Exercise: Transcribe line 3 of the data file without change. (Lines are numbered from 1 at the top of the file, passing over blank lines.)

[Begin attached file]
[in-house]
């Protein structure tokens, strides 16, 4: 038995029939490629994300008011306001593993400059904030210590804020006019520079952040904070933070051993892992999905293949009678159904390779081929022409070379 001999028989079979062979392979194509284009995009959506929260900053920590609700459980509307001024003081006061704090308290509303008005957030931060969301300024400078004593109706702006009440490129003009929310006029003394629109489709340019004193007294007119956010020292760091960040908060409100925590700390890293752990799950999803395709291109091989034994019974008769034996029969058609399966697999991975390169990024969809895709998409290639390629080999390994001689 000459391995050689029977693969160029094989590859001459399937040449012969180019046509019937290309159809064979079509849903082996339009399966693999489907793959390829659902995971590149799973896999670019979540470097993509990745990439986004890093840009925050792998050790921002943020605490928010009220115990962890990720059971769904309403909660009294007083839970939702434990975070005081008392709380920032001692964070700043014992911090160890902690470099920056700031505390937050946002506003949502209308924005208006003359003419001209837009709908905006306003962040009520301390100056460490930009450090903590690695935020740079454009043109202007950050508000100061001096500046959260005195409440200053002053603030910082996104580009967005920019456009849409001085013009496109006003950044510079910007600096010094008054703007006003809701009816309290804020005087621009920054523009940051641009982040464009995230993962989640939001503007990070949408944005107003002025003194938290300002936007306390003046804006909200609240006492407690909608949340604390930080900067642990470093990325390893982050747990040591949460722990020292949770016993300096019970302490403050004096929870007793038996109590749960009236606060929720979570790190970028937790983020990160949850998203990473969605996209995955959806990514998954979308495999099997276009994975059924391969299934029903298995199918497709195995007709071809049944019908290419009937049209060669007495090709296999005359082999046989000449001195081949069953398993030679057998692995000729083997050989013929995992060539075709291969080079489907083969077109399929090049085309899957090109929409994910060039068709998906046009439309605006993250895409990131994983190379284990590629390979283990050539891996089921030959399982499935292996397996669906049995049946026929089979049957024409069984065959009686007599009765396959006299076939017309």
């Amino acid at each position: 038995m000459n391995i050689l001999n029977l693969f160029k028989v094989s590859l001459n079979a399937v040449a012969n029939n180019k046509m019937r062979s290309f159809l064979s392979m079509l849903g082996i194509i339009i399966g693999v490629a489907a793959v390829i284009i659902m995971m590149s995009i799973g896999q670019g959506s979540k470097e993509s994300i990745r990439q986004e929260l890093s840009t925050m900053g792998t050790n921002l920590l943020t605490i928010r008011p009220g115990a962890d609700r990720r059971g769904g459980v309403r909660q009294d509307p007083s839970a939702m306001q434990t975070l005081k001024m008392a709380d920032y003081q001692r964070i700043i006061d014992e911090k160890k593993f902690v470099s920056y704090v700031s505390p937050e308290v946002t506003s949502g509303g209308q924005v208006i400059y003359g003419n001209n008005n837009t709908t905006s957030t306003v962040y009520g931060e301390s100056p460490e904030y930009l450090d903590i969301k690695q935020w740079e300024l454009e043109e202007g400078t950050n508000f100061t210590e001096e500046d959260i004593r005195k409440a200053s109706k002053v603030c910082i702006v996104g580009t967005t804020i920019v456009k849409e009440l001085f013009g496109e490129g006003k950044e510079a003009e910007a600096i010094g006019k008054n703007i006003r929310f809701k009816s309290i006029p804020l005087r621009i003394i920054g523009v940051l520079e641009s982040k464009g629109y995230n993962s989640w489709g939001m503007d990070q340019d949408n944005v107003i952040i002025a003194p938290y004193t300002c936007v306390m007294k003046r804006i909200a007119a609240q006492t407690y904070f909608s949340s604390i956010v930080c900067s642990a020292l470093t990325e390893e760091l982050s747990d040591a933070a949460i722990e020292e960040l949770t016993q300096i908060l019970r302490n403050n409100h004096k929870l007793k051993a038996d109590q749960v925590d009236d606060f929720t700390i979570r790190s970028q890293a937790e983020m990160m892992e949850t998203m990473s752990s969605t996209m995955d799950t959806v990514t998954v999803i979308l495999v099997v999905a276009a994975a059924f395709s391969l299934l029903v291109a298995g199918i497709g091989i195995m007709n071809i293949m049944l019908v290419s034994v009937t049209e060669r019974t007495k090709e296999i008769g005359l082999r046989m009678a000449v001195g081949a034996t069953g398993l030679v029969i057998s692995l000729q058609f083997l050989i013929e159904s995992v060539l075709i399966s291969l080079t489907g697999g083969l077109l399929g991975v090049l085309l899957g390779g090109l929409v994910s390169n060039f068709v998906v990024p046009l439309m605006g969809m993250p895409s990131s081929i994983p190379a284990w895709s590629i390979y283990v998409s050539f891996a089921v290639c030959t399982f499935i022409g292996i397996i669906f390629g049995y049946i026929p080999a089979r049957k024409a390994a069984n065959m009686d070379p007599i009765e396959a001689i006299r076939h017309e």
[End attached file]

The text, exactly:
């Amino acid at each position: 038995m000459n391995i050689l001999n029977l693969f160029k028989v094989s590859l001459n079979a399937v040449a012969n029939n180019k046509m019937r062979s290309f159809l064979s392979m079509l849903g082996i194509i339009i399966g693999v490629a489907a793959v390829i284009i659902m995971m590149s995009i799973g896999q670019g959506s979540k470097e993509s994300i990745r990439q986004e929260l890093s840009t925050m900053g792998t050790n921002l920590l943020t605490i928010r008011p009220g115990a962890d609700r990720r059971g769904g459980v309403r909660q009294d509307p007083s839970a939702m306001q434990t975070l005081k001024m008392a709380d920032y003081q001692r964070i700043i006061d014992e911090k160890k593993f902690v470099s920056y704090v700031s505390p937050e308290v946002t506003s949502g509303g209308q924005v208006i400059y003359g003419n001209n008005n837009t709908t905006s957030t306003v962040y009520g931060e301390s100056p460490e904030y930009l450090d903590i969301k690695q935020w740079e300024l454009e043109e202007g400078t950050n508000f100061t210590e001096e500046d959260i004593r005195k409440a200053s109706k002053v603030c910082i702006v996104g580009t967005t804020i920019v456009k849409e009440l001085f013009g496109e490129g006003k950044e510079a003009e910007a600096i010094g006019k008054n703007i006003r929310f809701k009816s309290i006029p804020l005087r621009i003394i920054g523009v940051l520079e641009s982040k464009g629109y995230n993962s989640w489709g939001m503007d990070q340019d949408n944005v107003i952040i002025a003194p938290y004193t300002c936007v306390m007294k003046r804006i909200a007119a609240q006492t407690y904070f909608s949340s604390i956010v930080c900067s642990a020292l470093t990325e390893e760091l982050s747990d040591a933070a949460i722990e020292e960040l949770t016993q300096i908060l019970r302490n403050n409100h004096k929870l007793k051993a038996d109590q749960v925590d009236d606060f929720t700390i979570r790190s970028q890293a937790e983020m990160m892992e949850t998203m990473s752990s969605t996209m995955d799950t959806v990514t998954v999803i979308l495999v099997v999905a276009a994975a059924f395709s391969l299934l029903v291109a298995g199918i497709g091989i195995m007709n071809i293949m049944l019908v290419s034994v009937t049209e060669r019974t007495k090709e296999i008769g005359l082999r046989m009678a000449v001195g081949a034996t069953g398993l030679v029969i057998s692995l000729q058609f083997l050989i013929e159904s995992v060539l075709i399966s291969l080079t489907g697999g083969l077109l399929g991975v090049l085309l899957g390779g090109l929409v994910s390169n060039f068709v998906v990024p046009l439309m605006g969809m993250p895409s990131s081929i994983p190379a284990w895709s590629i390979y283990v998409s050539f891996a089921v290639c030959t399982f499935i022409g292996i397996i669906f390629g049995y049946i026929p080999a089979r049957k024409a390994a069984n065959m009686d070379p007599i009765e396959a001689i006299r076939h017309e």